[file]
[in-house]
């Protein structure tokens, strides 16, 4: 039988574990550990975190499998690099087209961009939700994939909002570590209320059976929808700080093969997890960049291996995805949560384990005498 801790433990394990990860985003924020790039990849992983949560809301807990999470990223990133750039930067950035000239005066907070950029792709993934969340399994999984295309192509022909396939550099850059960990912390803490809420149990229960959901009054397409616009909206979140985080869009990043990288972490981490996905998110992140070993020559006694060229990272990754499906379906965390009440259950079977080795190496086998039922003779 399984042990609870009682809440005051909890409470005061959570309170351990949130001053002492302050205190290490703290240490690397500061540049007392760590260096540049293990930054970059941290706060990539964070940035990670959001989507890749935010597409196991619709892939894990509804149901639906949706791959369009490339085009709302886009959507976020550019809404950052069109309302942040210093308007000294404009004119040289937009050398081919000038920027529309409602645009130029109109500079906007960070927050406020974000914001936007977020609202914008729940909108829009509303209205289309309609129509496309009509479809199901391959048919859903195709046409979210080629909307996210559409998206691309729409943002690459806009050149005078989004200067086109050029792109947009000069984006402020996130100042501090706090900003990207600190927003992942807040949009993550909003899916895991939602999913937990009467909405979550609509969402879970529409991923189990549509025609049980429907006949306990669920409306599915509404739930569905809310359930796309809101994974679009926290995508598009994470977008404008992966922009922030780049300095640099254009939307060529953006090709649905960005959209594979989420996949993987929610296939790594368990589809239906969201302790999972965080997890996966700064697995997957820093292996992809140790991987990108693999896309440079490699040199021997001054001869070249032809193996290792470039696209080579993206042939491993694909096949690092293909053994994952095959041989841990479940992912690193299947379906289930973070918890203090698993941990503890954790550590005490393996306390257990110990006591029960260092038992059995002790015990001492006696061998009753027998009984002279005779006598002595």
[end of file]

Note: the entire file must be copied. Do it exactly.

[in-house]
């Protein structure tokens, strides 16, 4: 039988574990550990975190499998690099087209961009939700994939909002570590209320059976929808700080093969997890960049291996995805949560384990005498 801790433990394990990860985003924020790039990849992983949560809301807990999470990223990133750039930067950035000239005066907070950029792709993934969340399994999984295309192509022909396939550099850059960990912390803490809420149990229960959901009054397409616009909206979140985080869009990043990288972490981490996905998110992140070993020559006694060229990272990754499906379906965390009440259950079977080795190496086998039922003779 399984042990609870009682809440005051909890409470005061959570309170351990949130001053002492302050205190290490703290240490690397500061540049007392760590260096540049293990930054970059941290706060990539964070940035990670959001989507890749935010597409196991619709892939894990509804149901639906949706791959369009490339085009709302886009959507976020550019809404950052069109309302942040210093308007000294404009004119040289937009050398081919000038920027529309409602645009130029109109500079906007960070927050406020974000914001936007977020609202914008729940909108829009509303209205289309309609129509496309009509479809199901391959048919859903195709046409979210080629909307996210559409998206691309729409943002690459806009050149005078989004200067086109050029792109947009000069984006402020996130100042501090706090900003990207600190927003992942807040949009993550909003899916895991939602999913937990009467909405979550609509969402879970529409991923189990549509025609049980429907006949306990669920409306599915509404739930569905809310359930796309809101994974679009926290995508598009994470977008404008992966922009922030780049300095640099254009939307060529953006090709649905960005959209594979989420996949993987929610296939790594368990589809239906969201302790999972965080997890996966700064697995997957820093292996992809140790991987990108693999896309440079490699040199021997001054001869070249032809193996290792470039696209080579993206042939491993694909096949690092293909053994994952095959041989841990479940992912690193299947379906289930973070918890203090698993941990503890954790550590005490393996306390257990110990006591029960260092038992059995002790015990001492006696061998009753027998009984002279005779006598002595």